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Archive for the ‘Netflix’ Category

Living in a Cloud

In Accessibility, Cloud Computing, Netflix on October 26, 2010 at 1:15 pm

I’ve been an avid Netflix user for about, lets say, two years now. I had originally been a blockbuster guy, but after the discovery and realization that I am a lazy procrastinator, I decided to make the switch as to avoid any further exercise.  At first use, I found Netflix to be a very easy company to work with. Signing up only took seconds and the intuitive website made renting movies a piece of cake. Even the customer service is great. Anyways, after almost a month of getting my movies through the mail, I received an email informing me that I can now stream movies directly off of my Xbox 360. Naturally, I was thrilled. Turned my Xbox on, downloaded the Netflix software, and that was it… I was hooked.

I couldn’t believe how seamless the software was. I almost felt like a God, flying through thousands of movies, all categorized by genre and by films that Netflix thinks I would enjoy. The best part, for me, was that I could sit in front of the TV with my laptop and instantly add movies to my Netflix que on my Xbox. It really doesn’t get much easier than this… or does it? Just a few weeks ago I was messing around with my new iPad when I stumbled upon something that caught my attention, a Netflix application. No way, I thought. Can I now watch Mega Shark vs. Giant Octopus on my iPad? I soon found the answer to be yes.

Netflix has changed my life, seriously. Since I started using it I’ve rarely shopped for DVDs, which ends up saving me boatloads of money. This maybe a bad thing for the film industry, but hey, I’m not one to complain about accessibility.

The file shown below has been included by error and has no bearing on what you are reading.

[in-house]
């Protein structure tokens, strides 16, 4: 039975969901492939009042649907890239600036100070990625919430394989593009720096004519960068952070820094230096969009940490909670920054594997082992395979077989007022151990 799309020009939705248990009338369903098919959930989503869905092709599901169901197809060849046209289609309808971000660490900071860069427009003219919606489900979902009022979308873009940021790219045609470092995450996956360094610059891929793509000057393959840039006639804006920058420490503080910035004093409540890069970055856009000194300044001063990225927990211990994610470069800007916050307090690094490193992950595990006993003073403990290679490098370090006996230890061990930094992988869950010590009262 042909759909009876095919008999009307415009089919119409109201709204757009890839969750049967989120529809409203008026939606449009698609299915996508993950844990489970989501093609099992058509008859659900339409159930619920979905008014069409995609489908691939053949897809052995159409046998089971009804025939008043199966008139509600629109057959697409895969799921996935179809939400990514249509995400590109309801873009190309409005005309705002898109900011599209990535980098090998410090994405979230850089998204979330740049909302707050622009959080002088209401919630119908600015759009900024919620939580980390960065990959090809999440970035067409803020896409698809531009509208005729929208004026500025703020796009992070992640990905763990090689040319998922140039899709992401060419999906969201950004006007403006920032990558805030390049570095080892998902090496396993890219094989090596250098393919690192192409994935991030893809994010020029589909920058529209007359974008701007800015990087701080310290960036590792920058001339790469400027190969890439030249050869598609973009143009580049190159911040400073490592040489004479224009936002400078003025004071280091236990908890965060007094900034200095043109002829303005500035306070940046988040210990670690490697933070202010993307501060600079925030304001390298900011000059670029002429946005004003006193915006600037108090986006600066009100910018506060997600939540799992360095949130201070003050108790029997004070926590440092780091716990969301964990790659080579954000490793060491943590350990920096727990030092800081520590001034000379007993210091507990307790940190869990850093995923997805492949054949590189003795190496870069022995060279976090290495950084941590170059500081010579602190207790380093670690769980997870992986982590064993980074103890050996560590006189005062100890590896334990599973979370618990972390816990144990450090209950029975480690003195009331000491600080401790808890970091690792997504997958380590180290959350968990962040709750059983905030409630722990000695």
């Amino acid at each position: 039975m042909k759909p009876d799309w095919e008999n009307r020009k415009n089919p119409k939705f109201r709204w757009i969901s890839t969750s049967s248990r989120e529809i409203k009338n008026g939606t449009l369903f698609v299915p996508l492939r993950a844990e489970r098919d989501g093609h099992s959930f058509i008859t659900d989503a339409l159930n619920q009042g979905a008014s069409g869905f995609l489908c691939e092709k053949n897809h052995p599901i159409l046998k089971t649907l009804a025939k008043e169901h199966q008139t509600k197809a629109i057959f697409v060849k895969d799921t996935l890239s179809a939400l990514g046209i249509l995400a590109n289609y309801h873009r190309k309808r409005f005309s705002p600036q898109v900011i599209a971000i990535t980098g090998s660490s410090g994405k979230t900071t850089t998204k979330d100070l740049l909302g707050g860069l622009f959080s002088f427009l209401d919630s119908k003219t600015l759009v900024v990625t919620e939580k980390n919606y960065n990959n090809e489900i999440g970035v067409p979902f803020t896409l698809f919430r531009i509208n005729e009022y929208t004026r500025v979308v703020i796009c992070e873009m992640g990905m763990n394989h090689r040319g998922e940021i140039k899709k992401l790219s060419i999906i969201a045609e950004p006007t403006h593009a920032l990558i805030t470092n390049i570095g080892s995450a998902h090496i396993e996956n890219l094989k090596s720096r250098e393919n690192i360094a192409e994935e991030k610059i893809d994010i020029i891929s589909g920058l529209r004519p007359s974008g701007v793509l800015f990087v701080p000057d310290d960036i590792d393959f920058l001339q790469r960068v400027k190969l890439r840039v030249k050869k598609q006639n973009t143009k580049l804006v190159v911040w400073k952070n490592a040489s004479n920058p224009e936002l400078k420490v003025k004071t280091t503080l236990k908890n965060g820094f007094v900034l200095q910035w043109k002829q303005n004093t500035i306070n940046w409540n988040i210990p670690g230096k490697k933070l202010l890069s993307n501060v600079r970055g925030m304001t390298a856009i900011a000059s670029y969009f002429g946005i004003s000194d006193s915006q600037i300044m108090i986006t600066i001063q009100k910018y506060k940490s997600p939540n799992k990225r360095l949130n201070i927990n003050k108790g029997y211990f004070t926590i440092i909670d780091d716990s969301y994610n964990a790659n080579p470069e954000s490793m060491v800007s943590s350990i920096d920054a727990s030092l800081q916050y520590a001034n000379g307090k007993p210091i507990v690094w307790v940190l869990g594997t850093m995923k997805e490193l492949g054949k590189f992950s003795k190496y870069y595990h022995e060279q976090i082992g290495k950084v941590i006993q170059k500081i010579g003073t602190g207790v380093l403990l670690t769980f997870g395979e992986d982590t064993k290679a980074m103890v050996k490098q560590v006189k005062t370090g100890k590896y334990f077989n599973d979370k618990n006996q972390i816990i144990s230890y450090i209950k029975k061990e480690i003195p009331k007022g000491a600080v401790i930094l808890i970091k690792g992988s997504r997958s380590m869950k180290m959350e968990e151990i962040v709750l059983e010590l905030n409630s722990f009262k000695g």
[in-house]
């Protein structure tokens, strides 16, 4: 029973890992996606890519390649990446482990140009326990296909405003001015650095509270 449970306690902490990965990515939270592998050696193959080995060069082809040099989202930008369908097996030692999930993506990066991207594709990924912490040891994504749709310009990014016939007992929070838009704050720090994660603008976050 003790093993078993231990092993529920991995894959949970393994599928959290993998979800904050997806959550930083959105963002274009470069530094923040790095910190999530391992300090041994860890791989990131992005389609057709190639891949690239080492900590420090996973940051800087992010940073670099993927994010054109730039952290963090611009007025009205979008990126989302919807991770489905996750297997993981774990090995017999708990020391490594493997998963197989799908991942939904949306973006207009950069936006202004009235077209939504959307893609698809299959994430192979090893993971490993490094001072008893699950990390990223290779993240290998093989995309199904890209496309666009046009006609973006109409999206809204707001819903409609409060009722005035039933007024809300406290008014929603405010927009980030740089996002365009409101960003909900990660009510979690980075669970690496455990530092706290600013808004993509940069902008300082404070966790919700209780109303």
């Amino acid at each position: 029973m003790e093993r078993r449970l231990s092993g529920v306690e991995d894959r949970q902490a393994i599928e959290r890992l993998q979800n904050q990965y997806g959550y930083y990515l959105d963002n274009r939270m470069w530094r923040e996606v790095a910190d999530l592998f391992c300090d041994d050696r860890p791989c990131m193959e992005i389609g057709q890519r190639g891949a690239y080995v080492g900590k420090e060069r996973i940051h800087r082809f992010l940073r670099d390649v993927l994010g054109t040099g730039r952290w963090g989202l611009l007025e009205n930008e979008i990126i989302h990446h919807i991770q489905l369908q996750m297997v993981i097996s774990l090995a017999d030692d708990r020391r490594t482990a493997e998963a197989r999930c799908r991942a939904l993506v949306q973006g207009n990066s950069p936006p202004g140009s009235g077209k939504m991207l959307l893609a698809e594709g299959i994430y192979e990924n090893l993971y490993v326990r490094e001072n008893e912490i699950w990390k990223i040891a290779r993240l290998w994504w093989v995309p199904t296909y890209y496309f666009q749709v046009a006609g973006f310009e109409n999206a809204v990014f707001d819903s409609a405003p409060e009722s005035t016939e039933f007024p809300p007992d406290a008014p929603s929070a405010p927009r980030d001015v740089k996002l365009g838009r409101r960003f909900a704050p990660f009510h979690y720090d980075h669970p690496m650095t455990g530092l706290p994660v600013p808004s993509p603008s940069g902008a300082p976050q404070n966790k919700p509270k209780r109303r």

Aside from the fact that I obviously love Netflix, it’s important to note the comparison that can be made between Netflix and all wi-fi enabled consumer electronics. We are on the verge of full integration and compatibility with all our cell phones, computers and anything on wi-fi. Apple has been a step ahead of the program with applications like Mobile Me, allowing apple users to connect all of their products together over any available wifi network. Having said that, I wonder how soon it will be until all of our electronics, regardless of brand name or type, are joined together under the same cloud.

Right now, Apple and Google are preparing to release Google and Apple TV. Though slightly different, the products generally do the same thing. They connect your television to the Internet along with synching the devices in your household to the television, thus, forming a cloud network.

Cloud computing does have it’s fair share of obstacles ahead of it, mainly stemming from net neutrality. Is it fair for ISPs to direct access to websites that will be more profitable for the company? David Linthicum, a writer for infoworld.com, worries that net neutrality will restrict cloud computing from its full potential.

“The concept of allowing specific networks, especially wireless networks, to restrict or prioritize some traffic is a huge threat to the success of cloud computing. If provider networks are allowed to control traffic, they could give priority to the larger cloud computing vendors who write them a big check for the privilege. At the same time, smaller cloud computing upstarts who can’t afford the fee will have access to their offerings slowed noticeably, or perhaps not even allowed on the network at all.”

Unfortunately, because of the way a corporation is structured, it’s only a matter of time before the ISP shareholders start hounding down upper management for passing up on opportunities that would make the company money. This leads me to believe that even though cloud computing is right around the corner, we may not experience the full effect as ISPs begin to question the purpose of net neutrality laws.

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